on 4 September 2013
In a world dominated by sprawling, faceless organisations, how often are we inclined to yearn for the days of yore when it seemed as if warm, personal commercial operations, embodying family-like features, were more prevalent? And yet, as Dave Thomas's intriguing biography of Jimmy Adamson suggests, these family-like organisations of yester-year were not immune to internecine strife.
Jimmy Adamson is not a household name, at least among those not yet of a 'certain age', and without any association with the former 'Cotton towns' of North East Lancashire, or with Sunderland AFC immediately after Bob Stokoe's glorious Roker reign, or with Leeds United of the late 70s, still in mourning at Don Revie's departure. The late Jimmy Adamson was formerly a professional footballer with Burnley FC during the immediate Post-war years - a Rolls Royce defender whose poise, power and positional acumen drew copious plaudits from his fellow players and members of the press but, alas, no international recognition - at least in terms of full representative honours - during a playing career which spanned the late forties, the fifties and early sixties. He was rightly awarded Footballer of the Year in 1962, though. This was the year in which he captained his club side in a memorable FA Cup final against Spurs, having led them to the First Division title in 1960 - a remarkable triumph given that Burnley was then the smallest town or city to produce a Football League Championship-winning side, with that team assembled at lower cost than any of the First Division champions before it. Those distinctions still apply to this day if the history of the English Premiership is added to that of the Football League's premier competition.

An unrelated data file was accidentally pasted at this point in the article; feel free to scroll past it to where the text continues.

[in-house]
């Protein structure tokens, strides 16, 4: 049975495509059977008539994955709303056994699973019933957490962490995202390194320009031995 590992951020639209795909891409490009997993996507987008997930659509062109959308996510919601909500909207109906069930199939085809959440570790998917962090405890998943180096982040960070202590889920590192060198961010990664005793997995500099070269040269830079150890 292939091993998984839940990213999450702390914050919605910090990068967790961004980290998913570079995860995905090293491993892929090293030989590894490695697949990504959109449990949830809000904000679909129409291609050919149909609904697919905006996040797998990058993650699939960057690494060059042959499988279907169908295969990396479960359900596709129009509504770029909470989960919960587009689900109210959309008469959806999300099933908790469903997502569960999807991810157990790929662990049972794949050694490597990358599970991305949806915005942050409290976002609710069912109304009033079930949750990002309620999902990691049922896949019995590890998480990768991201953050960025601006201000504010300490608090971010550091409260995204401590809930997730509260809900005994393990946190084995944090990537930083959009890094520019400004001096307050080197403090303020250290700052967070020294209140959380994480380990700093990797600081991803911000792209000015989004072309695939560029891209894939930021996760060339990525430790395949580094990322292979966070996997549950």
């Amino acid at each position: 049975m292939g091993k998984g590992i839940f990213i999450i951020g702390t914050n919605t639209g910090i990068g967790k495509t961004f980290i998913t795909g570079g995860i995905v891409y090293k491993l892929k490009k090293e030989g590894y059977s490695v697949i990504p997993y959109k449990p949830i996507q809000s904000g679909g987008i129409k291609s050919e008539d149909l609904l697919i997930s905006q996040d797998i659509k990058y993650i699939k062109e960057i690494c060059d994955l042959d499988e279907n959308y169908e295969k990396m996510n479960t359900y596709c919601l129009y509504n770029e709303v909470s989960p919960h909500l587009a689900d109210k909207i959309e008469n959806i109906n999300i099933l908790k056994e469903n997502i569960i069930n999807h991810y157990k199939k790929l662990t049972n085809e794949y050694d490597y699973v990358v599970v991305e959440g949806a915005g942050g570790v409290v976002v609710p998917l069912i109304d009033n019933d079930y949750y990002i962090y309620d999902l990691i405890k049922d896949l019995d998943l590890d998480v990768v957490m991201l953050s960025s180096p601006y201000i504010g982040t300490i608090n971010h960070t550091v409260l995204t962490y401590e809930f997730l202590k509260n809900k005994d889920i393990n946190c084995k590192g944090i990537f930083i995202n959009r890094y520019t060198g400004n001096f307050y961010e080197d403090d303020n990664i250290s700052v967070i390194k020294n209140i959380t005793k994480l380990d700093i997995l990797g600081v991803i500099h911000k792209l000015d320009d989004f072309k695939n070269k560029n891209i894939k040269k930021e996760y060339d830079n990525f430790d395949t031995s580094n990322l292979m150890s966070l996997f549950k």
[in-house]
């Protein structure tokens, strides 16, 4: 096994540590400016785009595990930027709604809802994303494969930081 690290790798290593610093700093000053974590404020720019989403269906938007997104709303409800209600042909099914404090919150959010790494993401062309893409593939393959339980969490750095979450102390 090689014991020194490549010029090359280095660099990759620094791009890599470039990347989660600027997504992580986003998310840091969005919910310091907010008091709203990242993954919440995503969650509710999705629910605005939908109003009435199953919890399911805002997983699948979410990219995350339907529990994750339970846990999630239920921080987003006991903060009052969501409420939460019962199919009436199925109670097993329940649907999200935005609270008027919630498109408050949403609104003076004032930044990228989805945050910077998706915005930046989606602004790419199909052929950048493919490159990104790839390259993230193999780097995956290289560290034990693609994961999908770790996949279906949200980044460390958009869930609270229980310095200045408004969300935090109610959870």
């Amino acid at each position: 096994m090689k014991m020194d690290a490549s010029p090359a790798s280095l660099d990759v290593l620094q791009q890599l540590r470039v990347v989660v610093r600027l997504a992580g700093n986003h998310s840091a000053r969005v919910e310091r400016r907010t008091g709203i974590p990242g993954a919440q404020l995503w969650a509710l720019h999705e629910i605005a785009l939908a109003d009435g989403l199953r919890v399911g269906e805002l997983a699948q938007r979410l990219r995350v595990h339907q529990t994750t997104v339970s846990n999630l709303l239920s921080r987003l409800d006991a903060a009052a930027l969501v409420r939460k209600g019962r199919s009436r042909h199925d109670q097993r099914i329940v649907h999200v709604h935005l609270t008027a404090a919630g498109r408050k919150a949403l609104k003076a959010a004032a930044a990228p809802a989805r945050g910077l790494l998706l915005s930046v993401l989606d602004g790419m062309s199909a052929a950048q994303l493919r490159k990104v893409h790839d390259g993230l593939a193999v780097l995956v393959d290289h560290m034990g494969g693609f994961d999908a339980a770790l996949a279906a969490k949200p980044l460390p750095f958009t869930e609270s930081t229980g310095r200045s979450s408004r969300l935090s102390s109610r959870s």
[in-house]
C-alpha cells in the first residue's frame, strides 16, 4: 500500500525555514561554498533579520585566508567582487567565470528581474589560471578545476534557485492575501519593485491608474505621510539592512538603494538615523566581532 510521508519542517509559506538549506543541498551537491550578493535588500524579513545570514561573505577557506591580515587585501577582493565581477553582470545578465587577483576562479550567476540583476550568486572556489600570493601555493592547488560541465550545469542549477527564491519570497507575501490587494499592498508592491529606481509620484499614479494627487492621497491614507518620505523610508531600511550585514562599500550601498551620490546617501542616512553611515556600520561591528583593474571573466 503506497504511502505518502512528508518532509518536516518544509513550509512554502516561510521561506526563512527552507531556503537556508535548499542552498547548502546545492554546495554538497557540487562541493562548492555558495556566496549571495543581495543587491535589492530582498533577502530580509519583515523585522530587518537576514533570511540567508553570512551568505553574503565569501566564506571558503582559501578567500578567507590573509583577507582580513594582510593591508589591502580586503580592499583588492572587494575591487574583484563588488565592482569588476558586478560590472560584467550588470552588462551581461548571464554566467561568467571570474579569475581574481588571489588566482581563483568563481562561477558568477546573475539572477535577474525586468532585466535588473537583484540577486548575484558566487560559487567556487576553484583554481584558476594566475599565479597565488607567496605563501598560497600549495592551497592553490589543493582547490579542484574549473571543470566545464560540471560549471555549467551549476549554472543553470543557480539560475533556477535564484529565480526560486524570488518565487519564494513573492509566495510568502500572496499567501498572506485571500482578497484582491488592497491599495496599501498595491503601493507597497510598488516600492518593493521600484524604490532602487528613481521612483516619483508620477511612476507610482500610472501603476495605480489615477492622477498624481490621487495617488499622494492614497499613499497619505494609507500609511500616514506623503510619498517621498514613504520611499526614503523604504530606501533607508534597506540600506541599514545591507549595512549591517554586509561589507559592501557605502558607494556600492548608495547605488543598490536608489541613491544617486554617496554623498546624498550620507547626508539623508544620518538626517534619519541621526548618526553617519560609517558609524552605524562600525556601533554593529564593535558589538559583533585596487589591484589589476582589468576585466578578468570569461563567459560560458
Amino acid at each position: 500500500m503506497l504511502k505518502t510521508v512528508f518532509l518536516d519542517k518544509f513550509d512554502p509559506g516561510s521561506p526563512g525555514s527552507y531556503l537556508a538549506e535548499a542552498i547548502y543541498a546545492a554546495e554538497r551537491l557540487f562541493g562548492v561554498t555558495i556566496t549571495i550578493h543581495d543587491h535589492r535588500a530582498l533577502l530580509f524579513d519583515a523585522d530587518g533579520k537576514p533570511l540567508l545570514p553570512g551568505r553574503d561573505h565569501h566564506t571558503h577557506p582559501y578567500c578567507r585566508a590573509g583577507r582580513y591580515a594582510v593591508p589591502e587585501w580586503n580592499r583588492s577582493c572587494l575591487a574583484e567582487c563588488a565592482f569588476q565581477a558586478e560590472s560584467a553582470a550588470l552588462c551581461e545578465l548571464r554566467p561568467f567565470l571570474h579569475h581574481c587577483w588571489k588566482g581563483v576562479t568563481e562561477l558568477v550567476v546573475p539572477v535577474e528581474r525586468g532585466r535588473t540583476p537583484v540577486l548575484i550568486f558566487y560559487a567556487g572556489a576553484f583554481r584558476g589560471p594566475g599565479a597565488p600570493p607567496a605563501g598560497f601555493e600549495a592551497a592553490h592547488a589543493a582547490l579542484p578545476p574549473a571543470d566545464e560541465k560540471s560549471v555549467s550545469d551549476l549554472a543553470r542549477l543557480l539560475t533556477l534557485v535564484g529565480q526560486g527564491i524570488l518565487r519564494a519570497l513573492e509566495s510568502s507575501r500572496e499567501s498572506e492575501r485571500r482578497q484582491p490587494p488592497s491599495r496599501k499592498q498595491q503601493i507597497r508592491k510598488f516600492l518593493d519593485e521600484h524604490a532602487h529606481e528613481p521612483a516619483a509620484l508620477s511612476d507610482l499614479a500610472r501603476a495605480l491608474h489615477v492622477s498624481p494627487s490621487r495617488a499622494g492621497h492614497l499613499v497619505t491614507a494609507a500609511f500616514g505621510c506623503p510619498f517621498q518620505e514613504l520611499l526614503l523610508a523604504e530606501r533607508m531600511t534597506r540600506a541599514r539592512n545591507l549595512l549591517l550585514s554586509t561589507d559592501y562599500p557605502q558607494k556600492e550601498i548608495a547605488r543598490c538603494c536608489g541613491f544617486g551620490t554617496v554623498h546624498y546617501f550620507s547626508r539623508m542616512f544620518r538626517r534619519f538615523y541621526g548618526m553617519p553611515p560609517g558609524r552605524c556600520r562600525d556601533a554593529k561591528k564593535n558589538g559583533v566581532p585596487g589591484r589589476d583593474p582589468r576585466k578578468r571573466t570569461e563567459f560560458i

The strength of that Burnley side which punched so hard & successfully well above its weight lay not only in the outstanding individual and collective skills of its players but also in the club's visionary coaching; and its extensive scouting networks, enabling it to net the most promising young talent around; plus, crucially, in its 'all for one' and 'one for all' family mentality. Many of its young recruits, like Adamson, came from harsh, impoverished working-class backgrounds. This warm club not only honed their raw talent, it provided emotional sustenance also. This enfolding environment carried obligations as well as benefits, though, and, in time, Adamson became enmeshed in these, as his professional and personal ambitions began to conflict with those he was answerable to, much to his detriment and that of the club.
Although Jimmy Adamson failed to gain the international recognition his playing skills merited, his visionary coaching ability was not overlooked by the FA. For he became England manager, Walter Winterbottom's right-hand man at the Chile World Cup finals in 1962, quickly attracting the admiration of England's leading players, such as Bobby Charlton. In testament to the high esteem in which Sir Bobby held Adamson, he contributes a Foreword to this book. So impressive was Adamson's coaching skills that he was offered the post of England manager when Winterbottom retired immediately after returning from Chile. Adamson turned the job down, though, preferring to extend his playing career. So the job was offered to Alf Ramsey! As they say, 'the rest is.... '